Las Vegas

Credits

Cast

Network

Reviewer

Steven Isaac

TV Series Review

Television has become obsessed with gambling and its bright-light environs. The Travel Channel presents the World Poker Tour. Bravo boasts weekly installments of Celebrity Poker Showdown. CSI is based in Las Vegas. Fear Factor airs special episodes shot on The Strip. And Las Vegas is a dramatic hit.

The cumulative effect of this overload, compounded by gambling’s online assault, is a younger generation beginning to believe Five Card Stud and Texas Hold’em are the equals of Gin Rummy and Crazy Eights. That may be why nearly a third of 6,753 eighth-graders surveyed by the Delaware Council on Gambling Problems had wagered in 2002, and why the International Center for Youth Gambling Problems says up to 8 percent of young gamblers struggle with compulsive betting.

Beyond its ability to give gambling a renewed “cool” factor, what’s a trip to Las Vegas likely to entail? Sex, booze, profanity and bloody violence. The pacing of this situation drama is beyond frenetic. Dizzying camera tricks and chaotic story lines create a sense of what it’s like to stand in the lobby of Caesars Palace five minutes after Celine Dion’s show lets out, but it’s so congested one could watch this series for weeks without realizing who the main characters are. They are, incidentally, hotel surveillance head Big Ed Deline (James Caan), his protégé Danny McCoy (All My Children’s Josh Duhamel), and a staff of mandatorily sexy events coordinators, pit bosses and VIP schmoozers.

Nearly every woman deemed worthy of camera time wears low-cut tops and super-short skirts. Playboy Danny started out the series bedding his boss’s daughter. He didn’t stop there. Long-legged, big-chested Vegas bombshells give him what he wants at night and then disappear in the morning. Elsewhere, a couple has sex in the hotel restaurant, women kiss each other and male strippers grind against their clients at a bachelorette party. Viewers catch explicit sexual movements and blips of breast nudity. Violence includes brutal beatings and gunplay.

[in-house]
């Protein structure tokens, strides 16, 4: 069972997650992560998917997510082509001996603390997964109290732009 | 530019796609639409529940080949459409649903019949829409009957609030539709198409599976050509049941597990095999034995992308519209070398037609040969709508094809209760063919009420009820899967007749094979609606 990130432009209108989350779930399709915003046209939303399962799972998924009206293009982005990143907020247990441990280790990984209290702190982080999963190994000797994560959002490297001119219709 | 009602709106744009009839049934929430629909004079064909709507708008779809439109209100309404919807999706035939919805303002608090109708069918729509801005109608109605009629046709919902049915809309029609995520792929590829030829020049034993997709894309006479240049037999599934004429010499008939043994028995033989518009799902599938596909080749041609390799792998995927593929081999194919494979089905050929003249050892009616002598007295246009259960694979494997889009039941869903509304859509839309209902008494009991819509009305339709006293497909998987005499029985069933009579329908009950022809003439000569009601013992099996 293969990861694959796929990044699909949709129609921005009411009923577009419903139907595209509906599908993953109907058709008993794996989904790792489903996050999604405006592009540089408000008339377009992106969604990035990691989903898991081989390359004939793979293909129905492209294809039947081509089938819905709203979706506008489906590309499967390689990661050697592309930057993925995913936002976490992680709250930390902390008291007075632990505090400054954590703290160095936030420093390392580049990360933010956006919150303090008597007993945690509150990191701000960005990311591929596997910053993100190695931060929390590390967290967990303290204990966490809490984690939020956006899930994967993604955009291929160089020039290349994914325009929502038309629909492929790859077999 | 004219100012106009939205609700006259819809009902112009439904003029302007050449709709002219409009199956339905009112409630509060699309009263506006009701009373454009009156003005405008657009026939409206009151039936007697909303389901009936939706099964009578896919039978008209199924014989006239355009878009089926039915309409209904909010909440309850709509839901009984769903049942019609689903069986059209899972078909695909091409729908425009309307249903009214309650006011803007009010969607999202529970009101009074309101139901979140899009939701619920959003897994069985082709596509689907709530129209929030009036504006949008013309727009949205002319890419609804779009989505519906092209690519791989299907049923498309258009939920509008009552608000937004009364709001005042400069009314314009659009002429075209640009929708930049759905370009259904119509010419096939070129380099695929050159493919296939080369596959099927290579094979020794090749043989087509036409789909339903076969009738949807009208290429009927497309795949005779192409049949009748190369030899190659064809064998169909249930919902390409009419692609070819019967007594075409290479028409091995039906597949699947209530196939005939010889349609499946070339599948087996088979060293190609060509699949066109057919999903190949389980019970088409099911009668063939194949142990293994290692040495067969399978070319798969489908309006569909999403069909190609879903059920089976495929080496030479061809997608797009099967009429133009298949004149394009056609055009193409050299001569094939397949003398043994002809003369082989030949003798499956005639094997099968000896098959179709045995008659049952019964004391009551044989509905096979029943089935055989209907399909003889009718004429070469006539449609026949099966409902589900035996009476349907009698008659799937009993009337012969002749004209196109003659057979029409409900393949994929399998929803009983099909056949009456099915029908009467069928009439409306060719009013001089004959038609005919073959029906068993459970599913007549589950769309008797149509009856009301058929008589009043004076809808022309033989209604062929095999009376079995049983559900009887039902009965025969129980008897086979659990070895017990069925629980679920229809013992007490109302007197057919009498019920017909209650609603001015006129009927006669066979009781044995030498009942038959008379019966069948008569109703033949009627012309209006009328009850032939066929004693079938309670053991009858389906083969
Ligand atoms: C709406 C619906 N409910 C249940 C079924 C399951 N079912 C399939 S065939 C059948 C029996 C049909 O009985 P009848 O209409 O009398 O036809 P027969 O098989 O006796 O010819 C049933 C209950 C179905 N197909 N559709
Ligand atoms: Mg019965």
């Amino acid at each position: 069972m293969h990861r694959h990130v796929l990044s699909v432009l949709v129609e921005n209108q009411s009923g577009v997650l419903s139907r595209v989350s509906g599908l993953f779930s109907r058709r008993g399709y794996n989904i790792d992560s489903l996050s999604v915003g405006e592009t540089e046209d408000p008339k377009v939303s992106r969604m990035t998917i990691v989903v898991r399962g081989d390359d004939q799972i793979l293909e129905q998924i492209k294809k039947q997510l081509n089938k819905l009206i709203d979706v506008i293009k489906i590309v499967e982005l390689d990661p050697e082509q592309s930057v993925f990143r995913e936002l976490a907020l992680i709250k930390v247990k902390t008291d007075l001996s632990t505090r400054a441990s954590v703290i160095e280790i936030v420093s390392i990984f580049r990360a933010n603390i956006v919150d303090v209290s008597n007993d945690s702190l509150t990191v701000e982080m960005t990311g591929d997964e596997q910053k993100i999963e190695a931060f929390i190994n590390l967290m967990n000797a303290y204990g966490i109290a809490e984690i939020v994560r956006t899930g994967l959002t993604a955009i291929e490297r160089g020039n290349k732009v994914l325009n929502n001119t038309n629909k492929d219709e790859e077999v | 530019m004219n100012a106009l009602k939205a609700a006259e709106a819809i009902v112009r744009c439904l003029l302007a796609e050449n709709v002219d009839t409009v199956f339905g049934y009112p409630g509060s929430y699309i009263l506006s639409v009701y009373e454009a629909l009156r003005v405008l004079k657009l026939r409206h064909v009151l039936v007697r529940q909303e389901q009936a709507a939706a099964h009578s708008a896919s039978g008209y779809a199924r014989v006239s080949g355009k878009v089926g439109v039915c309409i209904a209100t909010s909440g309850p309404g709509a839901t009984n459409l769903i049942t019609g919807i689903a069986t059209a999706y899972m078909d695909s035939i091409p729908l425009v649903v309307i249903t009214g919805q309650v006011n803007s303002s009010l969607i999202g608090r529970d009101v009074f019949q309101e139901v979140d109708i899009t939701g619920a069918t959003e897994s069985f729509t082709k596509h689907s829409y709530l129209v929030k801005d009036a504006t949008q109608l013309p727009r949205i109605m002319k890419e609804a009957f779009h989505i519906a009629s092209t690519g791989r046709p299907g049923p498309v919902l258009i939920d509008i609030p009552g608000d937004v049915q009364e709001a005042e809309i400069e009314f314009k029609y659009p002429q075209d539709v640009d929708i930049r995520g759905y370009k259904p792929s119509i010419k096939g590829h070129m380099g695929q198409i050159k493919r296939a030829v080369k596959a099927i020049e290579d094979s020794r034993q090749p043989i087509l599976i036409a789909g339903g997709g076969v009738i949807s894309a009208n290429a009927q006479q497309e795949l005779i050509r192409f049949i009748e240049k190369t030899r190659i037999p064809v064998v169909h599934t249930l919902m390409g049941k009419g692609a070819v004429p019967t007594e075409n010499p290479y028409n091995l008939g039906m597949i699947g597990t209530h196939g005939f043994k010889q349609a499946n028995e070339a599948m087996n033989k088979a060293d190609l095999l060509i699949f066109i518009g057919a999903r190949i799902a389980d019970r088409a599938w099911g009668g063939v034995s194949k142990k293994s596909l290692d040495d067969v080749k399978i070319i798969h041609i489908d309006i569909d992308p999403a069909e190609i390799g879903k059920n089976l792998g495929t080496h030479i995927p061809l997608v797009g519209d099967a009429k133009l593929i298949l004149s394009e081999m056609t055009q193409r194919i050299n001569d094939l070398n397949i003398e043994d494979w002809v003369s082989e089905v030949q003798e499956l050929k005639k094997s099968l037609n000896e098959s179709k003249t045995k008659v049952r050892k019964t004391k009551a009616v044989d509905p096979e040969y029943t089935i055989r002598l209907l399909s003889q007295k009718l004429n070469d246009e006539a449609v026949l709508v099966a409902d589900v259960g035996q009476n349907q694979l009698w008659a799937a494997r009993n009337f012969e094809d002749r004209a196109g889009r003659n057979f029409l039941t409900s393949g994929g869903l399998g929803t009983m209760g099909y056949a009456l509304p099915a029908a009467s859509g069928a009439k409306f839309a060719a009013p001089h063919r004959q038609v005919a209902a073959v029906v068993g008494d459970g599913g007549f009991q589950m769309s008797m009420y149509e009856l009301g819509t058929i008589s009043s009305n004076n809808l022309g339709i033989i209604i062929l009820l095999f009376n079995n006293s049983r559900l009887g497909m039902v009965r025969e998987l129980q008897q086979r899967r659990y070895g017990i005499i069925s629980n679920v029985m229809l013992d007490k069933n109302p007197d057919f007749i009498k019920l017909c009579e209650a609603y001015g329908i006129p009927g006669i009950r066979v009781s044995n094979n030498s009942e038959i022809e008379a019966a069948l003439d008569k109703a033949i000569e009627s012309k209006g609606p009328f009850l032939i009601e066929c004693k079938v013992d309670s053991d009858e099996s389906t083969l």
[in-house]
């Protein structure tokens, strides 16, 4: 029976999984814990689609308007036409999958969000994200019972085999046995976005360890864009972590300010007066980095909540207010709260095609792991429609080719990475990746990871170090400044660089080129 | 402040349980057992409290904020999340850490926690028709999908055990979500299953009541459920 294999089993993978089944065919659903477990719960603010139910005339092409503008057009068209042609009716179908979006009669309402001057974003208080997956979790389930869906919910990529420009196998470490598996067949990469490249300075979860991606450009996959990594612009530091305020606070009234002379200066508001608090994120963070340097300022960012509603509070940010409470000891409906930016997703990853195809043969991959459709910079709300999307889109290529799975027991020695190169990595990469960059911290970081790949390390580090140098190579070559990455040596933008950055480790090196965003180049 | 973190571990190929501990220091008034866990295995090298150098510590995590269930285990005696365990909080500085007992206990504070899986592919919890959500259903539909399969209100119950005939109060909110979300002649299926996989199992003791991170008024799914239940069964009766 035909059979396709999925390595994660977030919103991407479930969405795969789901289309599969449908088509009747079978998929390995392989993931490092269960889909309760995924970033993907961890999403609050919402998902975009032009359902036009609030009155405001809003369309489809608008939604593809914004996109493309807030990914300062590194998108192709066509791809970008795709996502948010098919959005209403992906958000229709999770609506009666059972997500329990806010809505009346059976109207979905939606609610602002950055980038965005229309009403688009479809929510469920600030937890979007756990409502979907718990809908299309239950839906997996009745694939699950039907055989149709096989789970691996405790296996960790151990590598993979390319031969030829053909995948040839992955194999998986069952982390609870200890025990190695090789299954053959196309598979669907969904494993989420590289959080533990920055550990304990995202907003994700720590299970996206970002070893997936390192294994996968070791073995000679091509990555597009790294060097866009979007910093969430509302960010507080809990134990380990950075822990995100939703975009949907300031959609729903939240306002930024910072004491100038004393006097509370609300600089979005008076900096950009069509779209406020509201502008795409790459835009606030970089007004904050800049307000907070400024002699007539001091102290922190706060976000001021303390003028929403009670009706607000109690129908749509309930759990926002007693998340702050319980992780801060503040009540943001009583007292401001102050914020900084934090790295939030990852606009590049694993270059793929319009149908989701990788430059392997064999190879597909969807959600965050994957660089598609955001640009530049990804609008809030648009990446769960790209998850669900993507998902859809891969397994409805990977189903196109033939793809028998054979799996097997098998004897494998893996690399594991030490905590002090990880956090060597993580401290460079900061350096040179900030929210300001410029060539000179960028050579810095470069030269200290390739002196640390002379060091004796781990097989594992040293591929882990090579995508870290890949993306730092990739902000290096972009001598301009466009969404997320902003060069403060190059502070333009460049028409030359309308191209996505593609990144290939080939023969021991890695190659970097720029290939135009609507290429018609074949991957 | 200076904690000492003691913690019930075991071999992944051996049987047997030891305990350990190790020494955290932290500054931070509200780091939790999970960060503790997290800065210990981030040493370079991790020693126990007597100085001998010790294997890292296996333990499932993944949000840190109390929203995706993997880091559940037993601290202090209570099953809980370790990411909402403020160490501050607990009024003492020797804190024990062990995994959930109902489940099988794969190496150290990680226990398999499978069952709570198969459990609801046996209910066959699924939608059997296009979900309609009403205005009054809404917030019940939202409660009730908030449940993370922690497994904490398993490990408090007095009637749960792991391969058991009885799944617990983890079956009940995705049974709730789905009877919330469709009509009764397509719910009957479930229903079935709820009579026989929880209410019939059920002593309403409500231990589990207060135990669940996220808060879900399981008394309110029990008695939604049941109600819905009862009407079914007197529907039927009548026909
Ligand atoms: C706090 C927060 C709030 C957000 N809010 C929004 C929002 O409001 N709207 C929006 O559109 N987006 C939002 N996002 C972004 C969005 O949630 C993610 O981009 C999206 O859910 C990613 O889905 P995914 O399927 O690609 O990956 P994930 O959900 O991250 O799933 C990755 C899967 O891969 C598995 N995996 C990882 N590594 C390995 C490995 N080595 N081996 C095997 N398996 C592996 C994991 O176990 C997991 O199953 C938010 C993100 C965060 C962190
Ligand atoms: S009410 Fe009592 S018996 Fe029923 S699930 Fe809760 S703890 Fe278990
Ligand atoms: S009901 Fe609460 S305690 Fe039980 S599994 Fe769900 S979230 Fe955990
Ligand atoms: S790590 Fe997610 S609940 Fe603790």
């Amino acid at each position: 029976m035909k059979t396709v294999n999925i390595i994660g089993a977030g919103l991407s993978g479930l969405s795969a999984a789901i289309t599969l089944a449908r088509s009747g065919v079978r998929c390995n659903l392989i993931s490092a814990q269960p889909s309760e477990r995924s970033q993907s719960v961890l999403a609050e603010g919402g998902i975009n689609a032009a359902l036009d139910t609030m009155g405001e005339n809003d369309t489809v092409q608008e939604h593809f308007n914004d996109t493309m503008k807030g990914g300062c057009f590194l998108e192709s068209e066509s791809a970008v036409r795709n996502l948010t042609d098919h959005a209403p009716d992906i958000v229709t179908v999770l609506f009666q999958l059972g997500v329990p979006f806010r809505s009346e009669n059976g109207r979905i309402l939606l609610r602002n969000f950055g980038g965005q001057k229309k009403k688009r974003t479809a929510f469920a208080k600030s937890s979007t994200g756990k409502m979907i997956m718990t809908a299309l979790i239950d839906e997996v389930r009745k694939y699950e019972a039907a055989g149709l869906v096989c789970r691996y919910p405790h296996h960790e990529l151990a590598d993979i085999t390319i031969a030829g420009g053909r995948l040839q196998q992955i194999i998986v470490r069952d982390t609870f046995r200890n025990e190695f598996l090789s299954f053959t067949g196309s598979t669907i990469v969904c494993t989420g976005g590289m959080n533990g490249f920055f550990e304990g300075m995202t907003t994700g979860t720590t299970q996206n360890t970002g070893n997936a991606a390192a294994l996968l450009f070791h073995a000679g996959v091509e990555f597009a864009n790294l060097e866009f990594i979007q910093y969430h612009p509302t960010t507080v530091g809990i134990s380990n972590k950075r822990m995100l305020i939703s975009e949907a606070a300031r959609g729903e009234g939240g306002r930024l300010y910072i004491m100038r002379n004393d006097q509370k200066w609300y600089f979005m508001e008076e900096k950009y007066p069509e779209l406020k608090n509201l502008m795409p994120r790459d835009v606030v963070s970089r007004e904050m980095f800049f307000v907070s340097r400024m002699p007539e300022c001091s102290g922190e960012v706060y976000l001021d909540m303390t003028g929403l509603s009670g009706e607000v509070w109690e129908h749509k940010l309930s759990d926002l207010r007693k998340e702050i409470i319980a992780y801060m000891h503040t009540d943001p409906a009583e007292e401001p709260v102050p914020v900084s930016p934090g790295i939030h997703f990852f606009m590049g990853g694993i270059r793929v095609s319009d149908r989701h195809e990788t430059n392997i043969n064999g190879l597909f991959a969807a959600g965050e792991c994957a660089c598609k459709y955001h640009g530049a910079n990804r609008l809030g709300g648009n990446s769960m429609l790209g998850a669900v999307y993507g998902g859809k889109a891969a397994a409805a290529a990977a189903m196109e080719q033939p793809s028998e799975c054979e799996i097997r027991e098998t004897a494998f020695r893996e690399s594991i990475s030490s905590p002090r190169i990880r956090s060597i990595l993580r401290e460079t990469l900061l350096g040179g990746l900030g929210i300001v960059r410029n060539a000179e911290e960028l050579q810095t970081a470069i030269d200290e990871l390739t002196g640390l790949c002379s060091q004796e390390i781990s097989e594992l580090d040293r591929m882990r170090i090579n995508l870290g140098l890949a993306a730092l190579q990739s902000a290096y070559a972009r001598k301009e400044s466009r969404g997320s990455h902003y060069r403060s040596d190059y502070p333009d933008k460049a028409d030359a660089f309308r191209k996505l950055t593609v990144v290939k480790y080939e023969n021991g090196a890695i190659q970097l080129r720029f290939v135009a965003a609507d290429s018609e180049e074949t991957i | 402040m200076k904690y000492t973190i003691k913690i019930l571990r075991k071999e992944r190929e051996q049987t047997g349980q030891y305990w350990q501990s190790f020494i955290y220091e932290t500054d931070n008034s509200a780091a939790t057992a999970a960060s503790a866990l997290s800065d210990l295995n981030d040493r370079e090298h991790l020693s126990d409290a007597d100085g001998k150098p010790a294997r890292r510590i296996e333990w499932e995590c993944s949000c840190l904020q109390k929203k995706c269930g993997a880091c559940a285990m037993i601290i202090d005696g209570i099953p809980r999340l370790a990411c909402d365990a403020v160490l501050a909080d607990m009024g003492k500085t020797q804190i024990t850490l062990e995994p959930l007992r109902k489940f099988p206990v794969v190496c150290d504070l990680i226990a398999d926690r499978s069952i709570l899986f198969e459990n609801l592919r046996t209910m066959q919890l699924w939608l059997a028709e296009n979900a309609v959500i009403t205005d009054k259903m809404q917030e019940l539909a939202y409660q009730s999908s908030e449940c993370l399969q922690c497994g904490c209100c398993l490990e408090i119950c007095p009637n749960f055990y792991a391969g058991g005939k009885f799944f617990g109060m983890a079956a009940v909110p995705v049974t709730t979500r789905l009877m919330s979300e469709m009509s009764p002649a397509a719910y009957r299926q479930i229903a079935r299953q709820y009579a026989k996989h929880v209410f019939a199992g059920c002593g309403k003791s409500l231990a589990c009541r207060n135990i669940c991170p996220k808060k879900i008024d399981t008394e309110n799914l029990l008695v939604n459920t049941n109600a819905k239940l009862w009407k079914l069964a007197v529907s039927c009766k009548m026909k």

They don’t call it Sin City for nothing. And Las Vegas lives up to the reputation. I’d no sooner leave my child plopped down in front of this series than abandon her at the Palomino Club.

Episodes Reviewed: Nov. 10, 17, Dec. 1, 15, 2003; Jan. 5, 2004

Episode Reviews

Share on facebook
Share on twitter
Share on email
Steven Isaac

Latest Reviews

Comedy

Helpsters

It’s a bit silly, but the purpose is serious: to help its young viewers develop critical thinking skills.

Animation

DreamWorks Dragons: Rescue Riders

Some of them breathe fire, sure. But more importantly, these dragons teach kids about kindness, forgiveness and the importance of family.

Comedy

The Healing Powers of Dude

Some potty humor mars this otherwise creative, fun and relatively clean show that tackles an important issue.